Difference between revisions of "Development/Tutorials/Plasma/Python/Writing DataEngines"

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(Reword, add section)
(Building blocks for the tutorial)
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== Main script ==
 
== Main script ==
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For this tutorial we'll use the <tt>plasma-dataengine-pytime</tt> code, which is available on KDE's SVN. This DataEngine is an equivalent to the C++ time DataEngine we connected to in the [[../Using DataEngines|using DataEngines tutorial]]. Its function is to display time and date with respect to the current timezone. You can view [http://websvn.kde.org/branches/KDE/4.2/kdebase/workspace/plasma/scriptengines/python/examples/dataengines/pytime/contents/code/main.py?revision=906699&view=markup the main.py file online]. As the file is rather long, we'll take a look at it in sections.
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<code python>
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# Copyright stuff
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from PyQt4.QtCore import *
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from PyKDE4.kdecore import *
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from PyKDE4 import plasmascript
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class PyTimeEngine(plasmascript.DataEngine):
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    def __init__(self,parent,args=None):
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        plasmascript.DataEngine.__init__(self,parent)
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 +
    def init(self):
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        self.setMinimumPollingInterval(333)
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</code>
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 +
We start with the copyright information, followed by importing the required modules (<tt>PyQt4.QtCore</tt> and <tt>plasmascript</tt>). Since we're dealing with time and timezones, we also import <tt>kdecore</tt> to make use of what KDE offers.
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 +
In <tt>__init__</tt> we just initialize the class. In <tt>init()</tt> instead, we set the minimum polling interval, that is  the minimum time (in milliseconds) that needs to pass between one data request (from an applet, for example) and another.
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<code python>
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def sources(self):
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        sources = ["Local"]
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        sources.extend(KSystemTimeZones.zones().keys())
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        return sources
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 +
    def sourceRequestEvent(self, name):
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        return self.updateSourceEvent(name)
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</code>

Revision as of 09:59, 24 January 2009

Abstract

As you have seen in the using DataEngines tutorial, Plasma applets can make use of DataEngines to visualize data of many different kinds. In fact, the already available DataEngines offer many options for your applets. But what if you have a specific need, not covered by those?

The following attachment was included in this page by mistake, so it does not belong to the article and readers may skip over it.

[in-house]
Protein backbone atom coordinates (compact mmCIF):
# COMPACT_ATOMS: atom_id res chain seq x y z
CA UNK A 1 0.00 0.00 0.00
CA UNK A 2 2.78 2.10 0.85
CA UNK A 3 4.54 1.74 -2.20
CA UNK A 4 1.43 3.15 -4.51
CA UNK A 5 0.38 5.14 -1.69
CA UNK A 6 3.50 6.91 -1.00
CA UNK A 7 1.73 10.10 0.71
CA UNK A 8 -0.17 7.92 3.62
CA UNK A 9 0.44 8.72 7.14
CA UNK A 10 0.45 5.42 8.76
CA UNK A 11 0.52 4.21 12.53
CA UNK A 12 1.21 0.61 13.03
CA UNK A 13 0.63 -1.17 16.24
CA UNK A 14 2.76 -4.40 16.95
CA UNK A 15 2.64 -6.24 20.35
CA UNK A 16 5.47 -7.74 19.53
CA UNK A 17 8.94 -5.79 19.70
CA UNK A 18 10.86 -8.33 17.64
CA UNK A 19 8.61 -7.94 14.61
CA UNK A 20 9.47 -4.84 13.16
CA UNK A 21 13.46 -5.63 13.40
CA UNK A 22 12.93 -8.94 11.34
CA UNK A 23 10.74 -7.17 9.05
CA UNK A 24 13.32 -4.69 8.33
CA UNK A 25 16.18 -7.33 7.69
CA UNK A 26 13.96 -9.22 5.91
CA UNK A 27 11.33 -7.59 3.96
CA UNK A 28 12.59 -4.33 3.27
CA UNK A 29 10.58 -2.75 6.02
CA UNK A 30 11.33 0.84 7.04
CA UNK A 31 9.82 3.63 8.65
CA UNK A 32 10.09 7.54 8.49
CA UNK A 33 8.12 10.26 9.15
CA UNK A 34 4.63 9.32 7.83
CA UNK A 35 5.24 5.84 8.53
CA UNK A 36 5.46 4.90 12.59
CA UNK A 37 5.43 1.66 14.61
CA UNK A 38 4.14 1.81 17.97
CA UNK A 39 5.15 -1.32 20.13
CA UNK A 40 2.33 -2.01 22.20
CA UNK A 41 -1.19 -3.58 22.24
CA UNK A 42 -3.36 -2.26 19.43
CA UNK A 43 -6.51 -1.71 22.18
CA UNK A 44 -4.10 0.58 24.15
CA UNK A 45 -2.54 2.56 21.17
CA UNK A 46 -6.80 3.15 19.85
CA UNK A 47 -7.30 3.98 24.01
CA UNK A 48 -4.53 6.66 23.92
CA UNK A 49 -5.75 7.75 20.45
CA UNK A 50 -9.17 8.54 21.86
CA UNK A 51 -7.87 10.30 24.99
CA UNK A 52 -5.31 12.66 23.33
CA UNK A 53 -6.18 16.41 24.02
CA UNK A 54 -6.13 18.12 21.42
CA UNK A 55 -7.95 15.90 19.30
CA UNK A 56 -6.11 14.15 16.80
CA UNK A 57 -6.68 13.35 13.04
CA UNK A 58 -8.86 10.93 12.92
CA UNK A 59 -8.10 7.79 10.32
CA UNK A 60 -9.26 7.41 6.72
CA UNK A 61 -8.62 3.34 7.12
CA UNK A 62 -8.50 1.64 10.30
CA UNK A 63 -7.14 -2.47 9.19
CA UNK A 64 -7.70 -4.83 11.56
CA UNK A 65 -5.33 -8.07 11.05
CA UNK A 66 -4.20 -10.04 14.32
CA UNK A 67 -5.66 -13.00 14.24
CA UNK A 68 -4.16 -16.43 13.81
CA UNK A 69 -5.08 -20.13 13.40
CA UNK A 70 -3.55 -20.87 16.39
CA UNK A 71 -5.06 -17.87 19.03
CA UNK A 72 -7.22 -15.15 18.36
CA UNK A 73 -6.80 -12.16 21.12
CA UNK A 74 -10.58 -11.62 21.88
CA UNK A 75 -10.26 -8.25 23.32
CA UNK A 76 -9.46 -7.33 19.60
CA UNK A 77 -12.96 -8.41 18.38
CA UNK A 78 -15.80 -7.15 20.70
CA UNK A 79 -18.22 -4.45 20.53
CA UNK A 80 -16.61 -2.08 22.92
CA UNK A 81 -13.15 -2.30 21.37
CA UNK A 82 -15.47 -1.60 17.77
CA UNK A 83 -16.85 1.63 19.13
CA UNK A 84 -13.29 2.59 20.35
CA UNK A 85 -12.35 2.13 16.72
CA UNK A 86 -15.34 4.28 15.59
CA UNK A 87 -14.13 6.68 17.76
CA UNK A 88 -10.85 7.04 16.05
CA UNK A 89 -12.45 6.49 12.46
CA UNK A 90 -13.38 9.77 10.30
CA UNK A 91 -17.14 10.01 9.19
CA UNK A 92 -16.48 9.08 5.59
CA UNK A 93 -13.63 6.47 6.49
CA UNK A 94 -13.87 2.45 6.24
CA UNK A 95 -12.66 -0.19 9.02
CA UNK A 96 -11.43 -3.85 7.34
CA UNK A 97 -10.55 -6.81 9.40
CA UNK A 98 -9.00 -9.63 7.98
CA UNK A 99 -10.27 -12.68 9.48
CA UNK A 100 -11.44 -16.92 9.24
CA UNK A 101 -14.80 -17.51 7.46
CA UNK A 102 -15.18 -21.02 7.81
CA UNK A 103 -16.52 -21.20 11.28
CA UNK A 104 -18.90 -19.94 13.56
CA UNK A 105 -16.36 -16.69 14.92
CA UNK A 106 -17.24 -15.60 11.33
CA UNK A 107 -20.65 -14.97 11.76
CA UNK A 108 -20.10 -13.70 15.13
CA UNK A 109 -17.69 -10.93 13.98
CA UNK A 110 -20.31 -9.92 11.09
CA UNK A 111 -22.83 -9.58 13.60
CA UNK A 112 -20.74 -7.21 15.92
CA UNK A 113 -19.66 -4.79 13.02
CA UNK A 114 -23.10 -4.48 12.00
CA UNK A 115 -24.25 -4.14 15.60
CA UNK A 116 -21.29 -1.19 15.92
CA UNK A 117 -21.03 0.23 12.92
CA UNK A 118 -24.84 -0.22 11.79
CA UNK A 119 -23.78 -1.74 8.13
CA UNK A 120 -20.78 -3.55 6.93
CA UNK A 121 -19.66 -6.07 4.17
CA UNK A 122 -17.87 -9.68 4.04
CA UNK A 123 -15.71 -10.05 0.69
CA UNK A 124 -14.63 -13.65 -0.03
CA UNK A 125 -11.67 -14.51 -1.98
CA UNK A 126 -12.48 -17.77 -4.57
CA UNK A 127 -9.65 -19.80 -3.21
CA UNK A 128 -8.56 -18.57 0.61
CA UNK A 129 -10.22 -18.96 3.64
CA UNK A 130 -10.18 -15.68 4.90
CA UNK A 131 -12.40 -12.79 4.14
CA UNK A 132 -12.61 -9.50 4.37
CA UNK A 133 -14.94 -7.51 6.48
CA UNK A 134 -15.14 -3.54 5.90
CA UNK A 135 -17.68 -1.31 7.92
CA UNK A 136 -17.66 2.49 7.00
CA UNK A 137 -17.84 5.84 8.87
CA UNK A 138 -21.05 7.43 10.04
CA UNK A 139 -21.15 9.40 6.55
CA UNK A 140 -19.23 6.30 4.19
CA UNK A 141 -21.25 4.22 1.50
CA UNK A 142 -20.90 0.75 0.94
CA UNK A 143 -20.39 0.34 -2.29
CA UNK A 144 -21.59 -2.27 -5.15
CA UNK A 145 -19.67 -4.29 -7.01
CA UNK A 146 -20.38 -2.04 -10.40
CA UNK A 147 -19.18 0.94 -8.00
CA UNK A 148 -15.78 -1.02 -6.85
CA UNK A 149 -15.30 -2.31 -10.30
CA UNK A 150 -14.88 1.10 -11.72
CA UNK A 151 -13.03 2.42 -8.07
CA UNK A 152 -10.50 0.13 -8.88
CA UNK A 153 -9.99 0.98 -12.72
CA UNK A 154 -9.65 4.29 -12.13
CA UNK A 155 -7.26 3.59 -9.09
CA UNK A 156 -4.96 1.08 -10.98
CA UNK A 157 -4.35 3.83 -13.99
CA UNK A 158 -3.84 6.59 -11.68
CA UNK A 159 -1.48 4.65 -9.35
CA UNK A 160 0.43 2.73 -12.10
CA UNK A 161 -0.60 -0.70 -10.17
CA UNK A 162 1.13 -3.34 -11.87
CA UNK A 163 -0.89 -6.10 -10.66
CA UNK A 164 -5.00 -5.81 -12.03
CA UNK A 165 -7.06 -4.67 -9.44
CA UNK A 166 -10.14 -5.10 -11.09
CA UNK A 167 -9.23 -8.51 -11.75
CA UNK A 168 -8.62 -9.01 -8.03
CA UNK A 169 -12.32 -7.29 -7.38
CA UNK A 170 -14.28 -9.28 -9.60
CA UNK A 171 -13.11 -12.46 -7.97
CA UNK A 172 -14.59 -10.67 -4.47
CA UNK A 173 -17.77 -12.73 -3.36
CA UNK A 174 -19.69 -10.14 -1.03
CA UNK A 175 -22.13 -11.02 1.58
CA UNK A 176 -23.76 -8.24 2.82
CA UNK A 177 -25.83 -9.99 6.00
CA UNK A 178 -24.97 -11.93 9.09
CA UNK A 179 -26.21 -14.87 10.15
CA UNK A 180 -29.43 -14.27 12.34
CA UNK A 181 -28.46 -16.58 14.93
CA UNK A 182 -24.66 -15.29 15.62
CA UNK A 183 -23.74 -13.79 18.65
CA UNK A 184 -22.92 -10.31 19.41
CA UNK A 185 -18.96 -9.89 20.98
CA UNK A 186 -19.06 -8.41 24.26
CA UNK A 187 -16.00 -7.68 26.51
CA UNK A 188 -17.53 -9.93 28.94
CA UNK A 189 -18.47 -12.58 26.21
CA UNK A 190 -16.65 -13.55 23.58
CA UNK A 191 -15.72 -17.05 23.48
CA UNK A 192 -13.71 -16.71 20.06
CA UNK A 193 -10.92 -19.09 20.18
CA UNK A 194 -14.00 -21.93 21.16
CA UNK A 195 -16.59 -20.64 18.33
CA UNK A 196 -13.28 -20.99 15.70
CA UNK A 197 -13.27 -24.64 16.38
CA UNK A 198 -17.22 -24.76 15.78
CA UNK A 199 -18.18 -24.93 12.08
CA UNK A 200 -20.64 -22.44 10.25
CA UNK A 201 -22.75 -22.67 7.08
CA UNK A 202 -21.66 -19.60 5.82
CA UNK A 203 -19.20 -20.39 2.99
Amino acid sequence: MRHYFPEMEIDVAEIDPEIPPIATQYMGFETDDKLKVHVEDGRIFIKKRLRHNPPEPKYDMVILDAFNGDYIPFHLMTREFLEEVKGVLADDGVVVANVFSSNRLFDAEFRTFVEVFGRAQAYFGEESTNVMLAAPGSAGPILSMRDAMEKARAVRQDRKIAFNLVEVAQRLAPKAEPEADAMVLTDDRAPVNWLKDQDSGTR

The problem is easily solved by writing your own Plasma DataEngine, and this tutorial will show you how to create one.

Prerequisites

As with applets, DataEngines need the same directory structure (see the Getting Started tutorial), so the first step is to create the appropriate directories. The difference with respect to applets lies in the metadata.desktop file:

[Desktop Entry] Name=Python Date and Time Comment=Python Time data for Plasmoids Type=Service Icon=preferences-system-time ServiceTypes=Plasma/DataEngine X-Plasma-API=python

X-KDE-PluginInfo-Author=Simon Edwards X-KDE-PluginInfo-Email=simon@simonzone.com X-KDE-PluginInfo-Name=plasma-dataengine-pytime X-KDE-PluginInfo-Version=1.0 X-KDE-PluginInfo-Website=http://plasma.kde.org/ X-KDE-PluginInfo-Category=Python Date and Time X-KDE-PluginInfo-Depends= X-KDE-PluginInfo-License=LGPL X-KDE-PluginInfo-EnabledByDefault=true

Take a look at the ServiceType line. When using applets, it was "Plasma/Applet", but since now we're dealing with DataEngines, its value is "Plasma/DataEngine".

Main script

For this tutorial we'll use the plasma-dataengine-pytime code, which is available on KDE's SVN. This DataEngine is an equivalent to the C++ time DataEngine we connected to in the using DataEngines tutorial. Its function is to display time and date with respect to the current timezone. You can view the main.py file online. As the file is rather long, we'll take a look at it in sections.

  1. Copyright stuff

from PyQt4.QtCore import * from PyKDE4.kdecore import * from PyKDE4 import plasmascript

class PyTimeEngine(plasmascript.DataEngine):

   def __init__(self,parent,args=None):
       plasmascript.DataEngine.__init__(self,parent)
   def init(self):
       self.setMinimumPollingInterval(333)

We start with the copyright information, followed by importing the required modules (PyQt4.QtCore and plasmascript). Since we're dealing with time and timezones, we also import kdecore to make use of what KDE offers.

In __init__ we just initialize the class. In init() instead, we set the minimum polling interval, that is the minimum time (in milliseconds) that needs to pass between one data request (from an applet, for example) and another.

def sources(self):

       sources = ["Local"]
       sources.extend(KSystemTimeZones.zones().keys())
       return sources
   def sourceRequestEvent(self, name):
       return self.updateSourceEvent(name)


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